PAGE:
Have you ever been to a haunted place? What was it like? 

Yes. I’ve lived in haunted houses, and my first home when I was married was an undertaker’s home and workshop!  

My high school was also very old and haunted. I disliked one long corridor because footsteps always followed me there, even though it was empty apart from me.  Haunted places are often very damp with high electricity bills perhaps because a spirit’s psychic energies drain the electric current. Drying out the damp, for example, with a dehumidifier, often results in a drop in hauntings (and lower electric bills!).  I’ve even known spirits and ghosts to drain ordinary household batteries.

My young granddaughter once told me of a woman who used to come to her bedroom at night, and complain there weren’t enough cats in the house! We made a Fascinator for her.  This is a box containing shiny discs, glitter etc., and the idea behind it is that ghosts are distracted by the contents. It’s a very old remedy, but it worked. 

Some places really ooze nastiness, especially if a chthonic entity has taken up residence there. This is usually bound to a place, you won’t see or hear it but you might feel it grab at you. Eventually, it becomes too sluggish to move on. Cellars and even attics are well known for this. The energy there feeds on fear, so these sometimes deliberately try to scare us just in order for them to feed themselves.  It’s a bit gross but the answer is to break up the atmosphere because this weakens it. 

My favorite method is to ring a bell loudly although I have known the odd occasion where the bell simply will not ring. When that happens I’ve been known to strike the bell with a spoon – anything to make a noise.

Much the same applies to burning candles. There is some evidence of badly infested places where candles will not burn properly, or if they do, they don’t give off any light.  If that happens try a torch or even a lighter. The important thing is to have a backup plan and don’t panic.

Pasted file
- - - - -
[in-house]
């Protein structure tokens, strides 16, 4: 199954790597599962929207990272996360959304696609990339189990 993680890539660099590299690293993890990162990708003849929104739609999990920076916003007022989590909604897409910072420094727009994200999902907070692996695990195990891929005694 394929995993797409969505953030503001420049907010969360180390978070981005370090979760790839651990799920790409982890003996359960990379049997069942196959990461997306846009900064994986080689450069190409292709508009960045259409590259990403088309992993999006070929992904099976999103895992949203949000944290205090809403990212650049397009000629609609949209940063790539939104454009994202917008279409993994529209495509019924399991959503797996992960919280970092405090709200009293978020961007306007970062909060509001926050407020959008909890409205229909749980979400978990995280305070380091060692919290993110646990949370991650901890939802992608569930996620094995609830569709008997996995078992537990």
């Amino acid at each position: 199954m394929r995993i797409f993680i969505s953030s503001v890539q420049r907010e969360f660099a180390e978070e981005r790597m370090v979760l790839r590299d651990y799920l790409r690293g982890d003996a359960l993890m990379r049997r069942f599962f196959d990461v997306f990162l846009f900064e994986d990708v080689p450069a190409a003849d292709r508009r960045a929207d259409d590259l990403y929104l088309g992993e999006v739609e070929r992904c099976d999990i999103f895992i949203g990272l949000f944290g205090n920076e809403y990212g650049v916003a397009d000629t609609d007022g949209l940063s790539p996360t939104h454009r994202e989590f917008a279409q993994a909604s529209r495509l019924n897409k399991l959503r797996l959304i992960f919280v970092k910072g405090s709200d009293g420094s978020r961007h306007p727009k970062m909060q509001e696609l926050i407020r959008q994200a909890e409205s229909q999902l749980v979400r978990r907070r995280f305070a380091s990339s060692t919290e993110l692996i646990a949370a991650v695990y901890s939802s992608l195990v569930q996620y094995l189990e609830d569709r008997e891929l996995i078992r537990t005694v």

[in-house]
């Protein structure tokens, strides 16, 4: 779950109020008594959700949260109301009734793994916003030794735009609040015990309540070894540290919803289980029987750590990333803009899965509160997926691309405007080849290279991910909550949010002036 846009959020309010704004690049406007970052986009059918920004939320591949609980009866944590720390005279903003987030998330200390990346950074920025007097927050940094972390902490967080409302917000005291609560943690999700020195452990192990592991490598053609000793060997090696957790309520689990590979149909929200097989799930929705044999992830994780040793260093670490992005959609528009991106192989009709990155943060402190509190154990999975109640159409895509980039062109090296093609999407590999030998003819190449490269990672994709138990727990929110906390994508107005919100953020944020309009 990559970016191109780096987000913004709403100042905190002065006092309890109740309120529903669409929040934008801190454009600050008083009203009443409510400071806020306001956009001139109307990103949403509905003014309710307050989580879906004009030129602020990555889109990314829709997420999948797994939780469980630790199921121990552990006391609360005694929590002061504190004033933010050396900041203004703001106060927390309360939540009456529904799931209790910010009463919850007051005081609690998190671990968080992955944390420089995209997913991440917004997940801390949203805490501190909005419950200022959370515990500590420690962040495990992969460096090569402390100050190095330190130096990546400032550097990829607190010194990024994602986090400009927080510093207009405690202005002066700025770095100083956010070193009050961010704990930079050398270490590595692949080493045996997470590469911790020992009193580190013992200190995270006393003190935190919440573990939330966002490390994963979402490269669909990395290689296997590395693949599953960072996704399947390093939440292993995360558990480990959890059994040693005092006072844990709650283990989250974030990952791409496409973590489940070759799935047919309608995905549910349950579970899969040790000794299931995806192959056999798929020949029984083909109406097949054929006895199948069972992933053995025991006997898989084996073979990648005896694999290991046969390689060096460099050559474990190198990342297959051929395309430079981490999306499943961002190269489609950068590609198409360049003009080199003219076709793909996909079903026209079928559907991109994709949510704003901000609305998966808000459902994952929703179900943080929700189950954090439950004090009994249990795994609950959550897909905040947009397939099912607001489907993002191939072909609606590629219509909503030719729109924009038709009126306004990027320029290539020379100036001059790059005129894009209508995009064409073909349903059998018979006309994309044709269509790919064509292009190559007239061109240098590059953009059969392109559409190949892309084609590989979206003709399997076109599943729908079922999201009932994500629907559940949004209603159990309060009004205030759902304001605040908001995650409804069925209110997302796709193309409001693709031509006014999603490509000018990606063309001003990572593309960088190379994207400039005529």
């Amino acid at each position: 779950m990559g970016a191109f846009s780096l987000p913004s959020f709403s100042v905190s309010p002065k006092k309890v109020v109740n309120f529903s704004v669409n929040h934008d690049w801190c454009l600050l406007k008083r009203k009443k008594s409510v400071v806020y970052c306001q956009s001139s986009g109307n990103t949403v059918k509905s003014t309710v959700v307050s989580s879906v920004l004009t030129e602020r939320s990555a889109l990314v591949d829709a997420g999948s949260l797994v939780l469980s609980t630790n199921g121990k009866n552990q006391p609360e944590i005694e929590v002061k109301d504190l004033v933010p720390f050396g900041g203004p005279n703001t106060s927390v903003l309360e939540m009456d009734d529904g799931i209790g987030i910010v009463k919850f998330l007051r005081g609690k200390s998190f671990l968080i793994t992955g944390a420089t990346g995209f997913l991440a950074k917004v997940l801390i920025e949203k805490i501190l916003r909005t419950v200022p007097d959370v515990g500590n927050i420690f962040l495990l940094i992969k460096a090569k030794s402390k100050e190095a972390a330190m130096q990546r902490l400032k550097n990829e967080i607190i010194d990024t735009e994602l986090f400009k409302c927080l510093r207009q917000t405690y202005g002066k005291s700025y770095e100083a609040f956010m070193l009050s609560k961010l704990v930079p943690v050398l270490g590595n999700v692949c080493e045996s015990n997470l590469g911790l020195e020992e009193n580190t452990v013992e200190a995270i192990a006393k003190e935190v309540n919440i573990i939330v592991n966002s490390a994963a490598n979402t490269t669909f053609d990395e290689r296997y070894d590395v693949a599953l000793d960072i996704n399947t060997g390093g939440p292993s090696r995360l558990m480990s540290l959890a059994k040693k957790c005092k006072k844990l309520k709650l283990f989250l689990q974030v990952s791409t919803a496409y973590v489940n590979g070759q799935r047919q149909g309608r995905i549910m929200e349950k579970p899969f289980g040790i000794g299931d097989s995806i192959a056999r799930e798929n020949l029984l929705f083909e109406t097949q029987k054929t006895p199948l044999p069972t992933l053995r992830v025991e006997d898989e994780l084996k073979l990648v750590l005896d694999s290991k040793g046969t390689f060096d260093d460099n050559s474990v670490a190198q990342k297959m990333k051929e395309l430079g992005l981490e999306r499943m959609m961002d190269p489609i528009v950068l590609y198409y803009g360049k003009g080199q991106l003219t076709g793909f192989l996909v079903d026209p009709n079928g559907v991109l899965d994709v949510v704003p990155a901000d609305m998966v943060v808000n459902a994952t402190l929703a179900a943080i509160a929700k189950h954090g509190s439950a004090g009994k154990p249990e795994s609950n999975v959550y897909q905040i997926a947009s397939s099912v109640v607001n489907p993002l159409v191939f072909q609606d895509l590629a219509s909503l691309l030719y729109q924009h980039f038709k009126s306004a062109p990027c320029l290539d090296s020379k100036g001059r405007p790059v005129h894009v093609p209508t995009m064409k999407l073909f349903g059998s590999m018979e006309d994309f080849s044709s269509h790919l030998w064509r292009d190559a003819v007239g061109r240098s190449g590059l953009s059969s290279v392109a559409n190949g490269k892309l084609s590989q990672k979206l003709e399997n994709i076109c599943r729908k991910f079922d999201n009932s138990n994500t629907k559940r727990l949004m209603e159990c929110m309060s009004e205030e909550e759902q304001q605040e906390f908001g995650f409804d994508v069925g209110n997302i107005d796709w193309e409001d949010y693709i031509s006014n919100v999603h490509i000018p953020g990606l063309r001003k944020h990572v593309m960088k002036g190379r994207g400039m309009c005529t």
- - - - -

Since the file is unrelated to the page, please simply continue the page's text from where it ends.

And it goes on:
Tylluan Penry

What are cemeteries like in the country in Wales (Britain) you live?  

There are many stone angels in my local cemetery in Wales (Britain), and also graves of men and boys killed in mining accidents. At the start of the 20th century, 120 were killed in the next valley over from me, and the funeral procession was four miles long. You can’t forget traditions like that, and the sorrow just oozes from the landscape.  The cemetery is on the side of a mountain so the graves at the top have a brilliant view.   

On the other hand, my husband’s grandmother was buried in a pauper’s grave in Somerset (in England, Britain) with three strangers. No markers, nothing to separate one grave from another, just a large expanse of scrubby grass.

There’s a very different type of cemetery right in the middle of Cardiff for St John’s Church.  A walkway cuts right through it leading to the covered market. There are still brass numbers on the ground there to mark the graves. When I was young, the walkway (which is always busy with shoppers) was always cordoned off on Good Friday. Every other day was apparently ok!

In the Valleys, Palm Sunday is known as Sul y Blodau (flowering Sunday) and people take daffodils to decorate their family graves. It looks like a sea of gold.

What kind of headstone would you like on your grave? What inscription would you love? 

Nothing at all. One of my aunts actually had the opening line of one of the cursing psalms on her headstone. (Yes, there are seven psalms in the Old Testament that  are regarded as cursing psalms, and for that reason are rarely read in church nowadays.) Whenever I saw it, it made me shudder. 

An uncle wanted a headstone that said, ‘My wife says I’m feeling better,’ but unsurprisingly, that never happened.